A Guide to Purchasing Tanzanite: The Enchanting Blue Gemstone

Tanzanite, a gemstone of exceptional rarity, is exclusively found within a limited 20 square mile region of Tanzania. Its captivating blue-to-violet hues, achieved through careful heat treatment, evoke a sense of profound beauty and mystery.

When selecting tanzanite, consider its pleochroic nature. This unique property reveals different colours depending on the viewing angle, adding a fascinating depth to its allure.

High clarity further enhances its brilliance, while the choice of cut, often oval or cushion, can showcase its distinct characteristics. Larger stones, especially those over five carats, exhibit the richest colours.

For those intrigued by the qualities of this remarkable gemstone, the journey of discovery continues with every piece you encounter.

Main Highlights

When purchasing tanzanite, consider the following tips to ensure you get a high-quality gem:

  • Optimal Colour Tone: Choose tanzanite stones with a colour tone between 75-85% for the most vivid blue appearance. This range offers the richest and most desirable hues.
  • Heat Treatment: Make sure the stone has undergone controlled heat treatment. This process enhances the blue and violet hues, making the gem more visually appealing.
  • Clarity: Check the gem’s clarity. Stones with high clarity and no visible inclusions are more valuable and have greater brilliance.
  • Reputable Dealers: Buy from reputable dealers to avoid smuggled or illicit stones. This ensures the authenticity of the gem and supports ethical practices.
  • Stone Size: Consider larger stones, particularly those over 5 carats. Larger tanzanites often exhibit more intense colour and are generally more valuable.

By keeping these factors in mind, you’ll be well-equipped to choose a stunning tanzanite gem that meets your expectations.

Understanding Tanzanite: A Jewel of Unique Origins

To truly appreciate tanzanite, one must first recognise its distinctive colour properties and the specific geological conditions that contribute to its formation. Discovered in 1967 near the majestic Mt. Kilimanjaro, tanzanite’s origin story is as captivating as its colours.

This gemstone, a rare variety of zoisite, is found exclusively in Tanzania. The mining area is limited to just 20 square miles, making tanzanite one of the rarest gemstones in the world, which significantly enhances its value.

Tanzanite’s rarity is further highlighted by its unique colour transformation, achieved through heat treatment. The journey from a rough stone to a polished gem requires meticulous care during both extraction and processing. The striking blue-to-violet hues mesmerise collectors and gem enthusiasts, adding a layer of allure to its value.

To maintain its beauty, proper care and cleaning of tanzanite are vital. Given its relative softness and brittleness, it should be handled with care. Clean tanzanite using mild soap and warm water, avoiding harsh chemicals and ultrasonic cleaners that could damage the stone. This ensures that tanzanite remains as stunning as the day it was discovered.

Understanding Tanzanite’s Colour Dynamics

To truly appreciate tanzanite’s beauty, one must delve into its colour properties, particularly the vivid hues achieved through both natural and heat treatment processes. Tanzanite’s colour spectrum, ranging from deep blues to striking purples, significantly influences its market trends and desirability. While some naturally occurring tanzanite displays these colours due to solar heating, most stones undergo controlled heat treatment to enhance their hues.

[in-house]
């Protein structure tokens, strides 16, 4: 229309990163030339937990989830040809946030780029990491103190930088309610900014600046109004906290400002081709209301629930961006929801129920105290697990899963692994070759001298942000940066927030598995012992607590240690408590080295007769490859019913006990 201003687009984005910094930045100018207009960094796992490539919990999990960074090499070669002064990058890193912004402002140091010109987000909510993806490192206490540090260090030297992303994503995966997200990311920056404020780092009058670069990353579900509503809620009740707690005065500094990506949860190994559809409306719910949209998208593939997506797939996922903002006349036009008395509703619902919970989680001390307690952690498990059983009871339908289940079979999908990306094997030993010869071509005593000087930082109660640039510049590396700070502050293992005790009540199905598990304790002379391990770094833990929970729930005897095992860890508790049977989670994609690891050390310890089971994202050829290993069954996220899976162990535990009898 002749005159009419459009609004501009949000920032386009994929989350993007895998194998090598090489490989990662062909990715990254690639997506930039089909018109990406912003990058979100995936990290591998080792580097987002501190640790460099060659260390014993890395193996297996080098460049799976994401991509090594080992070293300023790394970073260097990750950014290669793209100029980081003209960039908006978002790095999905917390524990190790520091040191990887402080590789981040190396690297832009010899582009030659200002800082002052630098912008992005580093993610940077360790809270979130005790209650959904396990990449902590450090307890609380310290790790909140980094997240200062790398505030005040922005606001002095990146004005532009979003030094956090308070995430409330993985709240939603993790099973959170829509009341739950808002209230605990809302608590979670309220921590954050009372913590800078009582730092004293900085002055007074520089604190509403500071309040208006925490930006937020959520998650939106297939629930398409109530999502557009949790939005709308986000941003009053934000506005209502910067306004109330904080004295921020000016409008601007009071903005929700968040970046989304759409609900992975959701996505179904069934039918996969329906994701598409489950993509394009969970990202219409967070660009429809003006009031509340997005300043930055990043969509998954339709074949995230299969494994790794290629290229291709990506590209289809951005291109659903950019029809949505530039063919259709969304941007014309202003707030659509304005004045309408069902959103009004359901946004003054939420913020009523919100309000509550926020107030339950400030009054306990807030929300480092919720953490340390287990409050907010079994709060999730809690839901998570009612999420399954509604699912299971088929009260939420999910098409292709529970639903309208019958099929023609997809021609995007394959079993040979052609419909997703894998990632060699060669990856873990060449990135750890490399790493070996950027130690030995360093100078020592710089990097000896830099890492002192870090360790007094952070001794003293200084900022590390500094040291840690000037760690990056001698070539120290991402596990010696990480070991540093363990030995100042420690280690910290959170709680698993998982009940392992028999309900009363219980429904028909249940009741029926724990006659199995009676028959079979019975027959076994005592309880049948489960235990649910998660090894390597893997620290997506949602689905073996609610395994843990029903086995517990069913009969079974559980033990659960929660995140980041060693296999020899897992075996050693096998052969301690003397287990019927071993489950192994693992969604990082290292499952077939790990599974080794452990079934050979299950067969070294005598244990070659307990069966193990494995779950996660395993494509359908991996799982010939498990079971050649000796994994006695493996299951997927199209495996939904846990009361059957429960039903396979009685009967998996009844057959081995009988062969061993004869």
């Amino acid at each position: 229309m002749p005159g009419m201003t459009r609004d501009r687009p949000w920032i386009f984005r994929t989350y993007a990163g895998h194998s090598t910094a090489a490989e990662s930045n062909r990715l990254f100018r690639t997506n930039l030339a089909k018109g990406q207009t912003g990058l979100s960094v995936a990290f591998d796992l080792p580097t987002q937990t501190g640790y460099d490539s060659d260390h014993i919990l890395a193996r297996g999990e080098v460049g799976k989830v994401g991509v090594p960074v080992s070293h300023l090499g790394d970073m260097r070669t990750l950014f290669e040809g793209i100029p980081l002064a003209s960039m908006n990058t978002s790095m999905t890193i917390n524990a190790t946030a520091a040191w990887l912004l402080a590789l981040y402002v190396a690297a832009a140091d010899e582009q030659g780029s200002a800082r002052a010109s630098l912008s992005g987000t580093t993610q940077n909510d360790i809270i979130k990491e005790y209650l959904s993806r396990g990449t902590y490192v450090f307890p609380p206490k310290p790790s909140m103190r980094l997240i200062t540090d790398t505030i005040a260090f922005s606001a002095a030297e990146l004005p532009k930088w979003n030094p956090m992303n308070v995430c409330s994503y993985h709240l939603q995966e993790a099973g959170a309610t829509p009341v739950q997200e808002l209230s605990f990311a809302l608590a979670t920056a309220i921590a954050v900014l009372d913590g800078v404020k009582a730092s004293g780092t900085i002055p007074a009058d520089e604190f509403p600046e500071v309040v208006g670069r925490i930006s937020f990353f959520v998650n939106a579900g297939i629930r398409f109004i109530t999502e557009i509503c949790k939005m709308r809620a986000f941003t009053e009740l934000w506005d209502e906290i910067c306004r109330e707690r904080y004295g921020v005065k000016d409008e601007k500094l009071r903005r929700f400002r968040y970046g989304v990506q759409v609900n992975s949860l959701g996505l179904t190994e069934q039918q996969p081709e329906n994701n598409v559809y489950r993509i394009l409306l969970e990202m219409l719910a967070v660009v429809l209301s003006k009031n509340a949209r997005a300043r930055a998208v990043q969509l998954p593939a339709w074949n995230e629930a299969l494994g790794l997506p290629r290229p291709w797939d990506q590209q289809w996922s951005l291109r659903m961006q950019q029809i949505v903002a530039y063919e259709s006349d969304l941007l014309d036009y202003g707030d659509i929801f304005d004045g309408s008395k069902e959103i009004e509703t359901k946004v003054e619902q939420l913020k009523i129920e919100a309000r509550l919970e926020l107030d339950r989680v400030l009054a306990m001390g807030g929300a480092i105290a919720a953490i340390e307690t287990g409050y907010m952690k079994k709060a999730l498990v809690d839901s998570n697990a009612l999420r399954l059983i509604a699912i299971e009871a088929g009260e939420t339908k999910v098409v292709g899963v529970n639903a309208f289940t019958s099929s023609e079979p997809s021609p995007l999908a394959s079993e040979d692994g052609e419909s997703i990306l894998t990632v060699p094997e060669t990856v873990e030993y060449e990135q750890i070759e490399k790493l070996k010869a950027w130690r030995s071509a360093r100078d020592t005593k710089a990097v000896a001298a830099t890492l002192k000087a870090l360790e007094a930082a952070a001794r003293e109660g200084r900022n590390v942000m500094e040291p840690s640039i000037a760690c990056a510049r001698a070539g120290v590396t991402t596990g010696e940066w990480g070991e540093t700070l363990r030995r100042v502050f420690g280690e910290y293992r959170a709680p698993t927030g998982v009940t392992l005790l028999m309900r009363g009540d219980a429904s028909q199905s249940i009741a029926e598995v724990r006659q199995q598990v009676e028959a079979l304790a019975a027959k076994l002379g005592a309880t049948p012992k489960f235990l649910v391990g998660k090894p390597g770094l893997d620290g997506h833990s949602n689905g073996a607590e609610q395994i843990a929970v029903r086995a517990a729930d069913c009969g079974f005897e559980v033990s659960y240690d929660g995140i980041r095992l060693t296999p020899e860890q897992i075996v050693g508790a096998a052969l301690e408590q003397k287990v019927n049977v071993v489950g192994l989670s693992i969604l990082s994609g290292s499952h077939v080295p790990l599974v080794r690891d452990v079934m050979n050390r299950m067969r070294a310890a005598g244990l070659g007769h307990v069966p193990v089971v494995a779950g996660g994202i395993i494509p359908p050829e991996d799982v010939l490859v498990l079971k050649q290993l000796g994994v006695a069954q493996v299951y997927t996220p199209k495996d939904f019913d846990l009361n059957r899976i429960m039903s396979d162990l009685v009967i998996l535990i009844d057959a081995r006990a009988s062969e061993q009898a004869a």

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It is important to recognise the distinction between natural and treated colour. Naturally heated tanzanite stones are rare and often more valued by purists, whereas heat-treated stones are more common but display colours that are just as captivating. The primary hues of tanzanite—blue and violet—carry significant symbolism and cultural importance, often associated with tranquility, royalty, and transformation.

The ideal colour tone for tanzanite is between 75-85%, which ensures an intense and vivid appearance. Lighter tones may seem lacklustre, while darker hues can appear overly sombre. Additionally, rare specimens of zoisite in green, yellow, or pink hues, though not classified as tanzanite, are highly prized by collectors.

Pleochroism in Tanzanite

Pleochroism in tanzanite, where the gem shows different colours when viewed from various angles, significantly contributes to its charm and worth. This intriguing characteristic arises from tanzanite’s unique crystalline structure, which allows it to display a range of colours based on the viewing angle and crystal orientation. The primary colours seen in pleochroic tanzanite typically range from deep blue to rich purple, and on occasion, you might also observe green-yellow to brown hues.

As light travels through the gem, different wavelengths are absorbed and refracted in multiple directions. This interaction between light and the crystal structure creates a dynamic visual effect that can change dramatically with even a slight shift in perspective. These shifting colours make tanzanite a captivating gemstone, offering a visual experience that is both intriguing and mesmerising.

Gem cutters, known as lapidaries, must carefully consider these pleochroic properties when shaping the stone. The angles at which the gem is cut directly affect whether the final piece highlights the sought-after blue hue or the more weight-preserving purple tones. Understanding pleochroism is essential for fully appreciating tanzanite’s beauty and making informed choices that match your aesthetic preferences.